The Eyes Have It: The Utility of Eye Tracking Technology

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The Eyes Have It: The Utility of Eye Tracking Technology

You’d think that eye tracking technology is so very 21st century, simply a product of the internet age. But you’d be wrong! The very first eye tracking devices were developed in the early 1900s, and they were quite rudimentary. They used beams of light to track the movement of the eye, and the data was recorded on film.

It wasn’t until the 1960s when mobile eye tracking technology was developed and has more in common with the computer-based eye tracking devices we have today. These early devices used sensors to track the movement of the eye. In the 1970s and 1980s, there were great advances in both the technology and the psychological theories behind eye tracking.

In the 1990s, eye tracking technology started to become more widely used in research and commercial settings. Companies like Tobii, the market leaders in eye tracking tech, started to develop eye tracking devices that could be used in a variety of settings, like labs, offices, and even homes. In the 2000s, eye tracking technology became even more advanced, with higher resolution cameras and faster response times. This allowed for even more precise and accurate eye tracking data.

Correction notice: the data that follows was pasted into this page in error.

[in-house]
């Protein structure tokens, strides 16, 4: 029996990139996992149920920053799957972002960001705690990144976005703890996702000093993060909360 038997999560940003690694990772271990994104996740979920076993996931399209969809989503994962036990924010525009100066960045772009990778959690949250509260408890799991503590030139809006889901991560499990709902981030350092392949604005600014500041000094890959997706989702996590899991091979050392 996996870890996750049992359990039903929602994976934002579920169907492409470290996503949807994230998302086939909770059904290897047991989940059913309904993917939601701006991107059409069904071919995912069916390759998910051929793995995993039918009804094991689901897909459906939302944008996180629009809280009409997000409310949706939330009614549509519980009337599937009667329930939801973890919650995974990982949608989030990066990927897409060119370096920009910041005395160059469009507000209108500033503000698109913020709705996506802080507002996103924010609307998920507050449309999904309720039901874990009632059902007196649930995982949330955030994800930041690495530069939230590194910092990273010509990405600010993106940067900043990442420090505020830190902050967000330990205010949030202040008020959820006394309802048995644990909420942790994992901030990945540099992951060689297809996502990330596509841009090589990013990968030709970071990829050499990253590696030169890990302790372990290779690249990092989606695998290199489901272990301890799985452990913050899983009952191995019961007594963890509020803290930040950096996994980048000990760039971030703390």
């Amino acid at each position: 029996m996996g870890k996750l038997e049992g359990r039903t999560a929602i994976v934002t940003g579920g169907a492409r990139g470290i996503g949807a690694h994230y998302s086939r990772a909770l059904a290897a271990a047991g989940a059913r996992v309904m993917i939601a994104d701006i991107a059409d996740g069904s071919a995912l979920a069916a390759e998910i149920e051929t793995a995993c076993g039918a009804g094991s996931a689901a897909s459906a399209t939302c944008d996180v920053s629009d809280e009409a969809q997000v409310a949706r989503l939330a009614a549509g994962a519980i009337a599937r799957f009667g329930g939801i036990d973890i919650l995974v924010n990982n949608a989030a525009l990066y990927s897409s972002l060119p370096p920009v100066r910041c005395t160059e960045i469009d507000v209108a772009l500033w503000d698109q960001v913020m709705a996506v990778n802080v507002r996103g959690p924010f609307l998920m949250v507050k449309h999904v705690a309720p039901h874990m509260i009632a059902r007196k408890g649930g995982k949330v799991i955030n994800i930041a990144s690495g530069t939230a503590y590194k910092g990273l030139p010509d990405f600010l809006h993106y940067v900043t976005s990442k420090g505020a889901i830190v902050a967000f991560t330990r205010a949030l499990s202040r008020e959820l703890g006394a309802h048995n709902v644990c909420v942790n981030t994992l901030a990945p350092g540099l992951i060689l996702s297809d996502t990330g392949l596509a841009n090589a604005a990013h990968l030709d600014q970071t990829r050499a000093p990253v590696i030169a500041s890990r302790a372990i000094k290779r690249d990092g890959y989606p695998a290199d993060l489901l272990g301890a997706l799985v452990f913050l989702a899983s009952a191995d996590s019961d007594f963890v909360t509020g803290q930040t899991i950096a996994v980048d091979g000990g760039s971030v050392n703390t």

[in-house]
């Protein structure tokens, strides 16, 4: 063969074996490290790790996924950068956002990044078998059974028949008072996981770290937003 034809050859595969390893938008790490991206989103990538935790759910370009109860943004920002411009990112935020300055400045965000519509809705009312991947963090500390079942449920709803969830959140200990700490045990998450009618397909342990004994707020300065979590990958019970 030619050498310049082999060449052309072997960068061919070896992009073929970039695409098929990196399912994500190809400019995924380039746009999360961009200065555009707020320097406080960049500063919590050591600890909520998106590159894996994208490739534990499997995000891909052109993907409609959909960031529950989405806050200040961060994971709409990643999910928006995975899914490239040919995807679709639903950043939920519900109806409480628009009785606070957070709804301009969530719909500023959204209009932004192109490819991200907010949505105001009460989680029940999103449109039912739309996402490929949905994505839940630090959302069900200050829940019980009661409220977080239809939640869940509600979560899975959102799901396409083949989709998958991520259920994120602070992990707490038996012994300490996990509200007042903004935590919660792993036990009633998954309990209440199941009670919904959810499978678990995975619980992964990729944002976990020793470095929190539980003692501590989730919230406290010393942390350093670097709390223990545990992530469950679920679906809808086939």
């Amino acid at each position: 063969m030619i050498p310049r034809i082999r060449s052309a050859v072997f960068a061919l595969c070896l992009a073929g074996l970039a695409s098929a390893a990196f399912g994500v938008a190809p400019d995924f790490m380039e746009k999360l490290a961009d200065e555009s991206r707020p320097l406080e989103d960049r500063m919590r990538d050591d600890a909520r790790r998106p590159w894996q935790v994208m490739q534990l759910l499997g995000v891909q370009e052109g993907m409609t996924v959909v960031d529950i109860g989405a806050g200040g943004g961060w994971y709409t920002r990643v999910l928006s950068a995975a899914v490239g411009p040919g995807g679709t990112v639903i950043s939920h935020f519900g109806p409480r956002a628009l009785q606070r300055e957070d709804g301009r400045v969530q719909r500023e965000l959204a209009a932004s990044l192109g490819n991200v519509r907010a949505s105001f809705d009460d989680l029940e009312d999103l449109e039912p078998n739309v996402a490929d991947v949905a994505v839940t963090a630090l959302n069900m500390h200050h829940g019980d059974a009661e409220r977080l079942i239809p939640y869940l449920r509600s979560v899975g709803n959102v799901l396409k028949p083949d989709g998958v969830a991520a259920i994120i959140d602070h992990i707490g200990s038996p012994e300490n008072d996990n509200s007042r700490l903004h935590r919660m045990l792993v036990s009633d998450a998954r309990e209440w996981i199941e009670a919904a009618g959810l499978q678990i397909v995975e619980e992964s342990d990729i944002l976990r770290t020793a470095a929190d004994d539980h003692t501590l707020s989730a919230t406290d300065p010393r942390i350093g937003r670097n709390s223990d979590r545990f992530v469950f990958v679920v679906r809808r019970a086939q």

Now, in the 2020s, eye tracking is being used in a wide range of applications, from scientific research, detecting early signs of illness, gaming and immersive experiences in virtual reality, and understanding consumer behaviour in retail and automative. All of it very interesting, very innovative and pretty much out of the headlights…until Apple announced the Vision Pro mixed reality headset.

From what we know so far, the Apple Vision Pro headset will have advanced eye tracking technology. It’s this combination of eye tracking and sensors that detect hand gestures that enables users to control the computer displays presented on two 4k mini-screens in front of their eyes. The point is that if the Vision pro takes off, and why wouldn’t it, then eye tracking tech is going to thrust…

Rick Huckstep - AI | Digital Futurist | Tech

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